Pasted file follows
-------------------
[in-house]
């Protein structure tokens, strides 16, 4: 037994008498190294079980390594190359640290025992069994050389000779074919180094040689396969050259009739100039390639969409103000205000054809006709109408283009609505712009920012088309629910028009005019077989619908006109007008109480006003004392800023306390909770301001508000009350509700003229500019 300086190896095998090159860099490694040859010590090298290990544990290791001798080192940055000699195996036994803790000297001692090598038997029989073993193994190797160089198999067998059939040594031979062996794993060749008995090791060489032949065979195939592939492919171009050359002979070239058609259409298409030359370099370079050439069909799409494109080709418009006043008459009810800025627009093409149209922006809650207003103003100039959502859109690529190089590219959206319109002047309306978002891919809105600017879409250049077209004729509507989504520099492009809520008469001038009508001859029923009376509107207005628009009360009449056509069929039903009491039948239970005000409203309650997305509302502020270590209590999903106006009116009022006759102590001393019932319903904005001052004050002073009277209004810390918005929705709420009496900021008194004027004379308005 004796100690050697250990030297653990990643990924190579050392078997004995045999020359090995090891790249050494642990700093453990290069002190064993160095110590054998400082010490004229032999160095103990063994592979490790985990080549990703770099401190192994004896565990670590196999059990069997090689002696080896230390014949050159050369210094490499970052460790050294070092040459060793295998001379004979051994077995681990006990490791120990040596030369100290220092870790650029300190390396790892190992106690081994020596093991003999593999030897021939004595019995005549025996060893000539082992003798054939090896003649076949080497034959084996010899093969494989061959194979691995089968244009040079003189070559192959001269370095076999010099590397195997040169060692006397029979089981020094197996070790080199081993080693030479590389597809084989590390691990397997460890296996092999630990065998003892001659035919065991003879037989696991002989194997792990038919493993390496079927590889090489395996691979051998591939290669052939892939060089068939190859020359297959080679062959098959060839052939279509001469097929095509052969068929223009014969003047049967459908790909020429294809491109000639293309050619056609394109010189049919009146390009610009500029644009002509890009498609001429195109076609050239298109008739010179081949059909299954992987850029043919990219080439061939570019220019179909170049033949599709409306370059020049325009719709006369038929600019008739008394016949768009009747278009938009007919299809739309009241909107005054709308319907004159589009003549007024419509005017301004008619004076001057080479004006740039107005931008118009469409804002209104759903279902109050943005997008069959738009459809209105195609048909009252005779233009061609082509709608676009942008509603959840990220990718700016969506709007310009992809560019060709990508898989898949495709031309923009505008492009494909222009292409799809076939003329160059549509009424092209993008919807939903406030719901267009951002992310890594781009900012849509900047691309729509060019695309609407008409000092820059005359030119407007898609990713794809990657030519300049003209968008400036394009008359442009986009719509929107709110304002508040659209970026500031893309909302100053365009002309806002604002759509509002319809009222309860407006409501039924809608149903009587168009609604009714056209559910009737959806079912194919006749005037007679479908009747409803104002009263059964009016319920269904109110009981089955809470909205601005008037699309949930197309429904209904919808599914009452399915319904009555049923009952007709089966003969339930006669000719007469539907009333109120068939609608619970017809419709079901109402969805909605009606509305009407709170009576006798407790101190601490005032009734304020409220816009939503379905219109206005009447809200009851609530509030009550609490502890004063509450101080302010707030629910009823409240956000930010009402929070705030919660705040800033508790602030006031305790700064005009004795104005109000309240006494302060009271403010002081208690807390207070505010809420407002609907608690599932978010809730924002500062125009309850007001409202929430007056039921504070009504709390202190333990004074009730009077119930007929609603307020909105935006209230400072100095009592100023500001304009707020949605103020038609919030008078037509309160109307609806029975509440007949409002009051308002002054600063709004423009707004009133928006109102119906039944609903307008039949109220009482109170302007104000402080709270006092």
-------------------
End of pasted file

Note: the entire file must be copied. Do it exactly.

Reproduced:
[in-house]
């Protein structure tokens, strides 16, 4: 037994008498190294079980390594190359640290025992069994050389000779074919180094040689396969050259009739100039390639969409103000205000054809006709109408283009609505712009920012088309629910028009005019077989619908006109007008109480006003004392800023306390909770301001508000009350509700003229500019 300086190896095998090159860099490694040859010590090298290990544990290791001798080192940055000699195996036994803790000297001692090598038997029989073993193994190797160089198999067998059939040594031979062996794993060749008995090791060489032949065979195939592939492919171009050359002979070239058609259409298409030359370099370079050439069909799409494109080709418009006043008459009810800025627009093409149209922006809650207003103003100039959502859109690529190089590219959206319109002047309306978002891919809105600017879409250049077209004729509507989504520099492009809520008469001038009508001859029923009376509107207005628009009360009449056509069929039903009491039948239970005000409203309650997305509302502020270590209590999903106006009116009022006759102590001393019932319903904005001052004050002073009277209004810390918005929705709420009496900021008194004027004379308005 004796100690050697250990030297653990990643990924190579050392078997004995045999020359090995090891790249050494642990700093453990290069002190064993160095110590054998400082010490004229032999160095103990063994592979490790985990080549990703770099401190192994004896565990670590196999059990069997090689002696080896230390014949050159050369210094490499970052460790050294070092040459060793295998001379004979051994077995681990006990490791120990040596030369100290220092870790650029300190390396790892190992106690081994020596093991003999593999030897021939004595019995005549025996060893000539082992003798054939090896003649076949080497034959084996010899093969494989061959194979691995089968244009040079003189070559192959001269370095076999010099590397195997040169060692006397029979089981020094197996070790080199081993080693030479590389597809084989590390691990397997460890296996092999630990065998003892001659035919065991003879037989696991002989194997792990038919493993390496079927590889090489395996691979051998591939290669052939892939060089068939190859020359297959080679062959098959060839052939279509001469097929095509052969068929223009014969003047049967459908790909020429294809491109000639293309050619056609394109010189049919009146390009610009500029644009002509890009498609001429195109076609050239298109008739010179081949059909299954992987850029043919990219080439061939570019220019179909170049033949599709409306370059020049325009719709006369038929600019008739008394016949768009009747278009938009007919299809739309009241909107005054709308319907004159589009003549007024419509005017301004008619004076001057080479004006740039107005931008118009469409804002209104759903279902109050943005997008069959738009459809209105195609048909009252005779233009061609082509709608676009942008509603959840990220990718700016969506709007310009992809560019060709990508898989898949495709031309923009505008492009494909222009292409799809076939003329160059549509009424092209993008919807939903406030719901267009951002992310890594781009900012849509900047691309729509060019695309609407008409000092820059005359030119407007898609990713794809990657030519300049003209968008400036394009008359442009986009719509929107709110304002508040659209970026500031893309909302100053365009002309806002604002759509509002319809009222309860407006409501039924809608149903009587168009609604009714056209559910009737959806079912194919006749005037007679479908009747409803104002009263059964009016319920269904109110009981089955809470909205601005008037699309949930197309429904209904919808599914009452399915319904009555049923009952007709089966003969339930006669000719007469539907009333109120068939609608619970017809419709079901109402969805909605009606509305009407709170009576006798407790101190601490005032009734304020409220816009939503379905219109206005009447809200009851609530509030009550609490502890004063509450101080302010707030629910009823409240956000930010009402929070705030919660705040800033508790602030006031305790700064005009004795104005109000309240006494302060009271403010002081208690807390207070505010809420407002609907608690599932978010809730924002500062125009309850007001409202929430007056039921504070009504709390202190333990004074009730009077119930007929609603307020909105935006209230400072100095009592100023500001304009707020949605103020038609919030008078037509309160109307609806029975509440007949409002009051308002002054600063709004423009707004009133928006109102119906039944609903307008039949109220009482109170302007104000402080709270006092």